Own your dream, not your nightmare
When you start a construction business, it is critical to get your pricing right. The DYOJO can help with coaching, training and estimating.
Skilled at trades, struggling with business
John Doe has been working hard for “the man” for the last ten plus years and he realizes that he’s making a lot of money for someone but it sure isn’t him. Mr. Doe begins thinking about what it would look like if it was his name on his sweat soaked t-shirt. What if the customer were writing the checks to John Doe Construction? Even in a season of unrest, there are plenty of opportunities for growth minded professionals who are ready to take the leap into entrepreneurship. Reaching your dreams starts with developing the right mindset and habits to succeed.
The motivation to go out on your own
How does the blue collar nursery rhyme go, “Boss makes a dollar, I make a dime, that’s why I poop on company time.” The difference between the dream of owning your own business and making it a reality is putting action behind your thoughts. Some people do this the smart way and start to build a side hustle until they feel they have something strong enough to sustain them going out on their own. Others jump into the deep end with no safety net. The problem many new entrepreneurs face is that they don’t know what they don’t know about the business side of things. When you’re on your own, you have to provide your own toilet and buy your own toilet paper.
You bought a job not a business
At the startup stage, many contractors feel like “beggars can’t be choosers” and they take anything they can get even if they know the project is light on profitability. There is a process of moving from pennies to quarters as you scale up the quality of your clients. At the core of your business you must understand what Michael Gerber outlines in his popular book, The E-Myth, ““If your business depends on you, you don’t own a business—you have a job. And it’s the worst job in the world because you’re working for a lunatic!” You need to decide whether you are going to be a sole proprietor and charge a premium for your high quality work so that you can build a future for yourself. Or, you need to operate like a business and charge enough to build a team.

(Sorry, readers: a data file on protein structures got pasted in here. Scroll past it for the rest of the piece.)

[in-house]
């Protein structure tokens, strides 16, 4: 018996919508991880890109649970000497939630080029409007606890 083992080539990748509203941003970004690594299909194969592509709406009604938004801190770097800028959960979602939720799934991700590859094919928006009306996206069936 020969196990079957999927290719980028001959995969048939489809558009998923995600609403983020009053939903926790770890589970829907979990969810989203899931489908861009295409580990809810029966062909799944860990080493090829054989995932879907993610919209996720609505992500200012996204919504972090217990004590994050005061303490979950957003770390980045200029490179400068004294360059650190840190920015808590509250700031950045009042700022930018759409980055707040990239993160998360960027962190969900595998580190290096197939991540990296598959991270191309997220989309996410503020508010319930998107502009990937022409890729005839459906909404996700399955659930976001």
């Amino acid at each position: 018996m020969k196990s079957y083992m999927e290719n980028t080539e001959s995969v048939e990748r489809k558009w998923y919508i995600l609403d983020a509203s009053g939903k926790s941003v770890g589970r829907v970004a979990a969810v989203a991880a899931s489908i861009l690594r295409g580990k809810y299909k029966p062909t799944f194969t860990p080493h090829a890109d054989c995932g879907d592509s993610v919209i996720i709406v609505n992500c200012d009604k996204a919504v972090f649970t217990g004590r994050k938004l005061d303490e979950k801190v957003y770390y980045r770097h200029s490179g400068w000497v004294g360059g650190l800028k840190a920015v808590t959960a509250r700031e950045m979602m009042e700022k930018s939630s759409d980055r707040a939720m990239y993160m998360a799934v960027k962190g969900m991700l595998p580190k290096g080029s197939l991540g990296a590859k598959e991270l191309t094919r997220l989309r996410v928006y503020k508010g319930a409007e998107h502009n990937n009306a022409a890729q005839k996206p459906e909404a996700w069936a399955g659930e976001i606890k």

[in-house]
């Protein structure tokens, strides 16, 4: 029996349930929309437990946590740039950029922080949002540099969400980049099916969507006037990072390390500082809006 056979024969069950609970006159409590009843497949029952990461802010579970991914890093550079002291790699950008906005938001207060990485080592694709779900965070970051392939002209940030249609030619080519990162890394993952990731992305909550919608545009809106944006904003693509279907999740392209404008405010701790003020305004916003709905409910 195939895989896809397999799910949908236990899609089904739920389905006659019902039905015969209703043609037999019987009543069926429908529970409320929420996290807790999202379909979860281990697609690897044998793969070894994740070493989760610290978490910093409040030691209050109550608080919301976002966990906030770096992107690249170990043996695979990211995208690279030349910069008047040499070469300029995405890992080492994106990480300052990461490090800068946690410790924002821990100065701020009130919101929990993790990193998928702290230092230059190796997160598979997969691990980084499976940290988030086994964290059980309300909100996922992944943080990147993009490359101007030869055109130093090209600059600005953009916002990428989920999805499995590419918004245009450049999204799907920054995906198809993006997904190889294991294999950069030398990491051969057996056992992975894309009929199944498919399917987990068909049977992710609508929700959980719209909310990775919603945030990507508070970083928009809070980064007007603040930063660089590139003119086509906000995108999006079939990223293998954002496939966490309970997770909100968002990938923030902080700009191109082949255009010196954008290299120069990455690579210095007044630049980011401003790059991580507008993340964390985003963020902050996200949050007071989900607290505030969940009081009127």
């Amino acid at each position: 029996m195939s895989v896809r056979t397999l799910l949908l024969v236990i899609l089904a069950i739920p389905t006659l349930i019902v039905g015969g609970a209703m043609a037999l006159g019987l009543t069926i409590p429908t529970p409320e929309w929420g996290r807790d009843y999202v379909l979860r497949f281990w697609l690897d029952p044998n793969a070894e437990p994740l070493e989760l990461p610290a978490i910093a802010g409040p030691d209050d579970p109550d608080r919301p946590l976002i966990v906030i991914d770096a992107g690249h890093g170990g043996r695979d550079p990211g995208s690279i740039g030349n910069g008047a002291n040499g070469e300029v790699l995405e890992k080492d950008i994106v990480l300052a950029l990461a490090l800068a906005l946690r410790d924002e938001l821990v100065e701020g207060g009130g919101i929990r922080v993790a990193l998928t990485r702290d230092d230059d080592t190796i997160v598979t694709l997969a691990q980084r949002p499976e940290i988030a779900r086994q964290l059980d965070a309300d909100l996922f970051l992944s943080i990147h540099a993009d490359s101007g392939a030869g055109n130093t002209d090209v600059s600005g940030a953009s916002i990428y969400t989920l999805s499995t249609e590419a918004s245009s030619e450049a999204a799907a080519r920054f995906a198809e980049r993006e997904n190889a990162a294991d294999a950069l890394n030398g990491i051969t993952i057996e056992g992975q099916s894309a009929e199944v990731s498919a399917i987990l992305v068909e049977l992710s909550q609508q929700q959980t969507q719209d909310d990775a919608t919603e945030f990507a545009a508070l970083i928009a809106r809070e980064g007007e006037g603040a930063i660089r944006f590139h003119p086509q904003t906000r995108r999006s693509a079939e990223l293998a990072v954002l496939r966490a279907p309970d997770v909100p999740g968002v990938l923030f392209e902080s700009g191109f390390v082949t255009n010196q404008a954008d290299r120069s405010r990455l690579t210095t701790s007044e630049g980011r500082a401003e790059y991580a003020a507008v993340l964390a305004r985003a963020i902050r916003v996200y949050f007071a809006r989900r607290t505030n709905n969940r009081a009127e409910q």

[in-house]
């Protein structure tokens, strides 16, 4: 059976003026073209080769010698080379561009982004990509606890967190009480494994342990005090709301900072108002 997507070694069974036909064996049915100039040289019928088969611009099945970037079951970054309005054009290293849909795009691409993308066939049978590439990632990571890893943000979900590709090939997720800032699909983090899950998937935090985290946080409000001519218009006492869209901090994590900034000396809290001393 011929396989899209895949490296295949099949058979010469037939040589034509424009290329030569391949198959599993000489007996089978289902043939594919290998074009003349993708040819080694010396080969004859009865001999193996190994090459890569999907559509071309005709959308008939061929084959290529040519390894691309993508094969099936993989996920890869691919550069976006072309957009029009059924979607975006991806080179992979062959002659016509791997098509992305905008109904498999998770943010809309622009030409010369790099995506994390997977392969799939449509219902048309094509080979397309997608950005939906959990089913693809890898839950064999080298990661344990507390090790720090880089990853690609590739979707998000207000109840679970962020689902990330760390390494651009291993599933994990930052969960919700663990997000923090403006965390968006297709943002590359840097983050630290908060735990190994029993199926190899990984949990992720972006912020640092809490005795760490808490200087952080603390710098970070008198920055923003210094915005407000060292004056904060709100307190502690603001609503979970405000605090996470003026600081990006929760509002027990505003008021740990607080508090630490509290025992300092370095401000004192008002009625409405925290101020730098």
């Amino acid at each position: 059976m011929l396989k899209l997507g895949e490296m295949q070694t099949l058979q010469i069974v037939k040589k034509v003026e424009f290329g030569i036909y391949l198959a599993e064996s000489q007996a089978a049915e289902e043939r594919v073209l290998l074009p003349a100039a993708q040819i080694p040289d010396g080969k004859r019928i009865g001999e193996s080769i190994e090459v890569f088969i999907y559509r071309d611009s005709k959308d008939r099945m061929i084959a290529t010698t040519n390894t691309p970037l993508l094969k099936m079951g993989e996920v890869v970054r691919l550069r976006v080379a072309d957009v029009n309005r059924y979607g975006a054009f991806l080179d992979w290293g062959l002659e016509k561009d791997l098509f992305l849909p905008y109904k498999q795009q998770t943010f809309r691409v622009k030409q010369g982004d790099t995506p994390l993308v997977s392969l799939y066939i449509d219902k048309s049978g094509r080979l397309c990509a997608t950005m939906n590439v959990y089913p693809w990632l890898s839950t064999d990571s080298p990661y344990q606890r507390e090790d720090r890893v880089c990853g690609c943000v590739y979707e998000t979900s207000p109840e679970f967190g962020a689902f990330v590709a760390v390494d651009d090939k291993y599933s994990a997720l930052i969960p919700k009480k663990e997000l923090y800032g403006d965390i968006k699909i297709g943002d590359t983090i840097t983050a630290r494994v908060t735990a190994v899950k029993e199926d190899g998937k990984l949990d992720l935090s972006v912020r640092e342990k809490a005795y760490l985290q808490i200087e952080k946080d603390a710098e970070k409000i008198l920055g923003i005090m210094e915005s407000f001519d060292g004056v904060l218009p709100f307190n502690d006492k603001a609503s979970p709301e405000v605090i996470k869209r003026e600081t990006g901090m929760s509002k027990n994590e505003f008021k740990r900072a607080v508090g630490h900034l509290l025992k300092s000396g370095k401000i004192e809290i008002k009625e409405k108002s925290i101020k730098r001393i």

Build a foundation for your future
The skilled trades person who takes the gamble on themselves to start their own business often has to learn business by trial and error. Where many of these errors start in construction is not properly charging for your services. You have to learn how to price yourself right for your market, in relationship to your hard costs (overhead) and with your vision in view (profit) so that you can achieve your dream, not just own your nightmare. The right mindset and habits for estimating are critical to your success, which are topics that Jon Isaacson, The Intentional Restorer, takes head on in his latest book Be Intentional: Estimating.
Master the tools that make sense for you
As you build your business, it is helpful to have standardized systems that help with checks and balances so that you are not just going with your gut on every decision. In construction the standard has been resources such as RS Means, which provides pricing guidelines for trades, services and regions. Another option, which is common in insurance claims, Xactimate provides tools for contractors to enable them to write consistent estimates while also producing production plans, budgets for materials as well as targets for labor and duration.
The value of mindset and habits as an entrepreneur
Whether you are a startup or have been operating for some time, if your business is struggling to be profitable, you may need to look no further than your estimates to start fixing your business problems. You may think this is an oversimplification but think about all the stress that a bad estimate places on your process, your production and your profits. A poorly written estimate leads to poorly structured production plans which leads to poor execution, unhappy customers, frustrated teams and sinking profits.